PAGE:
Pitch-Perfect Wry Charm: All Together Now by Gill Hornby

cover imageSome novels put the quirky charm front and center and try to win the reader over too quickly, but Gill Hornby’s All Together Now plays it cool in that stiff-upper-lip, British, deadpan way. The author wins over the jaded reader with irony, wit, humor, and a bit of pathos before getting the feel-good vibes really going.

The suburban, commuter village of Bridgeford is losing its small-town charm and identity to chains, superstores, and outside developers. At the same time, the members of this novel’s ensemble cast find themselves individually in flux – whether by their children growing into independent adults; their unhappy spouses asking for divorces; or their employers making them redundant. As a reader, I rooted for caustic Tracey, steady Lewis, do-gooder Annie, and bemused Bennett, while also seeing their annoying sides and sometimes wanting to shake them – because that’s what you do when you fall in love with a story and its characters!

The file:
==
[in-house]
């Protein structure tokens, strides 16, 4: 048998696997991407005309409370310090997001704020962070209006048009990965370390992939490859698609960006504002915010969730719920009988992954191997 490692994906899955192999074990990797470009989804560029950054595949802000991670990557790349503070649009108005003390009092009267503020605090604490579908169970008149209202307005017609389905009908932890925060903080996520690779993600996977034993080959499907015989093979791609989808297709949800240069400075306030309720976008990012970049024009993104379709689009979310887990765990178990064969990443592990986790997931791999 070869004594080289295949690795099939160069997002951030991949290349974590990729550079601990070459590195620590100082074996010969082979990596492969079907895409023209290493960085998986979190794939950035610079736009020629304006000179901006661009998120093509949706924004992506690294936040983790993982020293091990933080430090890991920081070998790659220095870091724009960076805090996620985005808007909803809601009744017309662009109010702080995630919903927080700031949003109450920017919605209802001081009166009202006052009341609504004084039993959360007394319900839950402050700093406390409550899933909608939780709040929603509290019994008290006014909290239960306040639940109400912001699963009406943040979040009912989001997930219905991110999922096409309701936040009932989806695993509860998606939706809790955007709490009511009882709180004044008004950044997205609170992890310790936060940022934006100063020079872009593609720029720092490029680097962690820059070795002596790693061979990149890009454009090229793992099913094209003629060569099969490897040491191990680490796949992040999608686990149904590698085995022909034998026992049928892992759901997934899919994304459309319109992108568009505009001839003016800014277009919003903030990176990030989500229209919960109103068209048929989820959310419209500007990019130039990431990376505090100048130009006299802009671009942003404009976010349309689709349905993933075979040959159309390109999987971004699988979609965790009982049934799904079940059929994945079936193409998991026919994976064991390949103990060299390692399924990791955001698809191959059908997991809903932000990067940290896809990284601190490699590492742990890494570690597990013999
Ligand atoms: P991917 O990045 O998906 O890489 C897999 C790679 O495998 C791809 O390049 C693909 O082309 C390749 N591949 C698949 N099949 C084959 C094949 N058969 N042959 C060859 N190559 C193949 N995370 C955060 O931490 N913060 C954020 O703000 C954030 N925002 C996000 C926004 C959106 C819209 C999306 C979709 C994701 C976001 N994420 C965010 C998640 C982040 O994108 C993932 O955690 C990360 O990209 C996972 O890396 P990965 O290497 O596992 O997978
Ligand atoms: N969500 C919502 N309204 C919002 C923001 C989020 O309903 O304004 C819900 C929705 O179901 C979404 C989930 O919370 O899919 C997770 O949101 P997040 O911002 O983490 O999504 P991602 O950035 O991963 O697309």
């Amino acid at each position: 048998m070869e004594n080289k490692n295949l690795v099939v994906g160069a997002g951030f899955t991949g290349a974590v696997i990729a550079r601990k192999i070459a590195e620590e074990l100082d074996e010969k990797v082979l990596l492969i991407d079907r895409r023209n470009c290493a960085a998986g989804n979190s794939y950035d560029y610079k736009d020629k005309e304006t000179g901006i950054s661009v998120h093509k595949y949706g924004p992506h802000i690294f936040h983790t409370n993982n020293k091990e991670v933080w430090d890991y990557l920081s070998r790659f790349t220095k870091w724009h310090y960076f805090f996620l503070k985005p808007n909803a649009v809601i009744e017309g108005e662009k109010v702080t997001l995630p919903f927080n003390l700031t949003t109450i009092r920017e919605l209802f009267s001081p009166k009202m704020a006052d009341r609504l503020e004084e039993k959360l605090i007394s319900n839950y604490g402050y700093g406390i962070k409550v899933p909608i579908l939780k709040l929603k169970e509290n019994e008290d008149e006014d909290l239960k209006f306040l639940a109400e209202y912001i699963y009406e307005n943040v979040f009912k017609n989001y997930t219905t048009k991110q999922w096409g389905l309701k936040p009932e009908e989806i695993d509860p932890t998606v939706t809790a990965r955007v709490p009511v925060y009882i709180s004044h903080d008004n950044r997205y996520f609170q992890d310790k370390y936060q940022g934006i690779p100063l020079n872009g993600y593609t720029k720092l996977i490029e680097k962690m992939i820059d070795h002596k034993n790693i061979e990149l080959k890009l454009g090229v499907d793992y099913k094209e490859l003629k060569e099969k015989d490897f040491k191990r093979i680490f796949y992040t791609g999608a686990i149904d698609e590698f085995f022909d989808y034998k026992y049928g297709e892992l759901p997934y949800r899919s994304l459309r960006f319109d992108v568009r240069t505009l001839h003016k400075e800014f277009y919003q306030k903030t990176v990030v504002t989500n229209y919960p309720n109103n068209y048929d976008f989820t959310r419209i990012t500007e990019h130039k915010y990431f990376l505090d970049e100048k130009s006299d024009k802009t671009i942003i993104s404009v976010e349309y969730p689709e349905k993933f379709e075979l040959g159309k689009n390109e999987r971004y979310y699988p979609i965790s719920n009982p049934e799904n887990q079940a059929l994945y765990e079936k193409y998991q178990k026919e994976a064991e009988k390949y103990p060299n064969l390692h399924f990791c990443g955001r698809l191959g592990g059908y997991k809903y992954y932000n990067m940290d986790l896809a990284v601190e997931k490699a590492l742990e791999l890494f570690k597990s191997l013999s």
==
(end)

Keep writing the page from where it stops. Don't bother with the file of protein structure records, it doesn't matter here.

The title comes from the Bridgeford community choral group that Lewis and Annie are in, which needs an influx of new voices and enthusiastic support to keep it from dying the death from attrition that seems imminent. Enthusiasm is in extremely short supply, but most of the characters are overflowing with guilt and self-reproach, so that works almost as well to keep them coming to rehearsals.

The author (wife of novelist Robert Harris and sister of novelist Nick Hornby) focuses on the personalities and drama within the community chorus/choir, much as she did with a group of school mothers in her first novel, The Hive. The St. Ambrose School and a couple of characters from The Hive make cameo appearances here, but this isn’t a sequel or even really a companion novel.

If you like novels by Anne Tyler, Ann Leary, Rachel Joyce, JoJo Moyes, and other wry observers of human nature you will enjoy spending time with the good (and not-so-good) people of Bridgeford.

All Together Now